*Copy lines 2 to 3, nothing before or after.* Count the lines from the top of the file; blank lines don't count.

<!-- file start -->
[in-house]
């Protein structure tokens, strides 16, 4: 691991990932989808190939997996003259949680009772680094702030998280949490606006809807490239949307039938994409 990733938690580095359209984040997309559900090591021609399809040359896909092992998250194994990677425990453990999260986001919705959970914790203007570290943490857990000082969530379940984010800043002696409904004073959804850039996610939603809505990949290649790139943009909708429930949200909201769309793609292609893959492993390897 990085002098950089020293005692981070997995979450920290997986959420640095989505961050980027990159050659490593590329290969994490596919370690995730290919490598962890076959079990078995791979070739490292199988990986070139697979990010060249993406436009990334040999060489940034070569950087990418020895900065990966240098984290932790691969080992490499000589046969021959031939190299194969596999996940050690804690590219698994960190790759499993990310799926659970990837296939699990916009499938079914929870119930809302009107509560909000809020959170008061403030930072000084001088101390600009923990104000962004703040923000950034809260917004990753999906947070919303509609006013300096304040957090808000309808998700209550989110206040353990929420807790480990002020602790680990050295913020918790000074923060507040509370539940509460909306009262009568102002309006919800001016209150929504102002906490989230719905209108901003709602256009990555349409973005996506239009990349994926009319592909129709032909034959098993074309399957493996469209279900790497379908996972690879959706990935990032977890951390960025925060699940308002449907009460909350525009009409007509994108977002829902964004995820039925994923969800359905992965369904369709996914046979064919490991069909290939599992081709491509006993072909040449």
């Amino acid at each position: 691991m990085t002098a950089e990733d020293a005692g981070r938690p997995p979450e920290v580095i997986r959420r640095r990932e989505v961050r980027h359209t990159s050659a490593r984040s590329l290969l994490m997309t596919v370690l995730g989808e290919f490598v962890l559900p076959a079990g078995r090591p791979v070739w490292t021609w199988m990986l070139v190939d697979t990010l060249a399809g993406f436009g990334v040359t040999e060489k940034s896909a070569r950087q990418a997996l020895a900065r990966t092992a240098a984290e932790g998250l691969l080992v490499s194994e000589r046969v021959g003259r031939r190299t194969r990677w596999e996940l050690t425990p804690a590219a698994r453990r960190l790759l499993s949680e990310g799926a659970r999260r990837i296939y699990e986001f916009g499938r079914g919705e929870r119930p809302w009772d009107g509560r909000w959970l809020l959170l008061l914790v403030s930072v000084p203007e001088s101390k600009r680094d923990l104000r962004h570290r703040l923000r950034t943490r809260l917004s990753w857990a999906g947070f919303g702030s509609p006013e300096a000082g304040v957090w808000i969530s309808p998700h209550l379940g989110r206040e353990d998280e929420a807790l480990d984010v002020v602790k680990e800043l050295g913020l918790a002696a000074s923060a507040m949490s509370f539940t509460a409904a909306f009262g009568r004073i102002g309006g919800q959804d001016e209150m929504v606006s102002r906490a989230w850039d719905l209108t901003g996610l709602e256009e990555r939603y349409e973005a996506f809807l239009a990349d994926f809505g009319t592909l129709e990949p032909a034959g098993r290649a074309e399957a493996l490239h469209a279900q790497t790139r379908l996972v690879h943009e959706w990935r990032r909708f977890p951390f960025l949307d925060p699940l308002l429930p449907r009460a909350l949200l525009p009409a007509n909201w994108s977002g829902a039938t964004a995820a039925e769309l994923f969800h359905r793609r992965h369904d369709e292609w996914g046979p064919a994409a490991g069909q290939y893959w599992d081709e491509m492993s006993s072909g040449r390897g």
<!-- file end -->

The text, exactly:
């Protein structure tokens, strides 16, 4: 691991990932989808190939997996003259949680009772680094702030998280949490606006809807490239949307039938994409 990733938690580095359209984040997309559900090591021609399809040359896909092992998250194994990677425990453990999260986001919705959970914790203007570290943490857990000082969530379940984010800043002696409904004073959804850039996610939603809505990949290649790139943009909708429930949200909201769309793609292609893959492993390897 990085002098950089020293005692981070997995979450920290997986959420640095989505961050980027990159050659490593590329290969994490596919370690995730290919490598962890076959079990078995791979070739490292199988990986070139697979990010060249993406436009990334040999060489940034070569950087990418020895900065990966240098984290932790691969080992490499000589046969021959031939190299194969596999996940050690804690590219698994960190790759499993990310799926659970990837296939699990916009499938079914929870119930809302009107509560909000809020959170008061403030930072000084001088101390600009923990104000962004703040923000950034809260917004990753999906947070919303509609006013300096304040957090808000309808998700209550989110206040353990929420807790480990002020602790680990050295913020918790000074923060507040509370539940509460909306009262009568102002309006919800001016209150929504102002906490989230719905209108901003709602256009990555349409973005996506239009990349994926009319592909129709032909034959098993074309399957493996469209279900790497379908996972690879959706990935990032977890951390960025925060699940308002449907009460909350525009009409007509994108977002829902964004995820039925994923969800359905992965369904369709996914046979064919490991069909290939599992081709491509006993072909040449």
């Amino acid at each position: 691991m990085t002098a950089e990733d020293a005692g981070r938690p997995p979450e920290v580095i997986r959420r640095r990932e989505v961050r980027h359209t990159s050659a490593r984040s590329l290969l994490m997309t596919v370690l995730g989808e290919f490598v962890l559900p076959a079990g078995r090591p791979v070739w490292t021609w199988m990986l070139v190939d697979t990010l060249a399809g993406f436009g990334v040359t040999e060489k940034s896909a070569r950087q990418a997996l020895a900065r990966t092992a240098a984290e932790g998250l691969l080992v490499s194994e000589r046969v021959g003259r031939r190299t194969r990677w596999e996940l050690t425990p804690a590219a698994r453990r960190l790759l499993s949680e990310g799926a659970r999260r990837i296939y699990e986001f916009g499938r079914g919705e929870r119930p809302w009772d009107g509560r909000w959970l809020l959170l008061l914790v403030s930072v000084p203007e001088s101390k600009r680094d923990l104000r962004h570290r703040l923000r950034t943490r809260l917004s990753w857990a999906g947070f919303g702030s509609p006013e300096a000082g304040v957090w808000i969530s309808p998700h209550l379940g989110r206040e353990d998280e929420a807790l480990d984010v002020v602790k680990e800043l050295g913020l918790a002696a000074s923060a507040m949490s509370f539940t509460a409904a909306f009262g009568r004073i102002g309006g919800q959804d001016e209150m929504v606006s102002r906490a989230w850039d719905l209108t901003g996610l709602e256009e990555r939603y349409e973005a996506f809807l239009a990349d994926f809505g009319t592909l129709e990949p032909a034959g098993r290649a074309e399957a493996l490239h469209a279900q790497t790139r379908l996972v690879h943009e959706w990935r990032r909708f977890p951390f960025l949307d925060p699940l308002l429930p449907r009460a909350l949200l525009p009409a007509n909201w994108s977002g829902a039938t964004a995820a039925e769309l994923f969800h359905r793609r992965h369904d369709e292609w996914g046979p064919a994409a490991g069909q290939y893959w599992d081709e491509m492993s006993s072909g040449r390897g």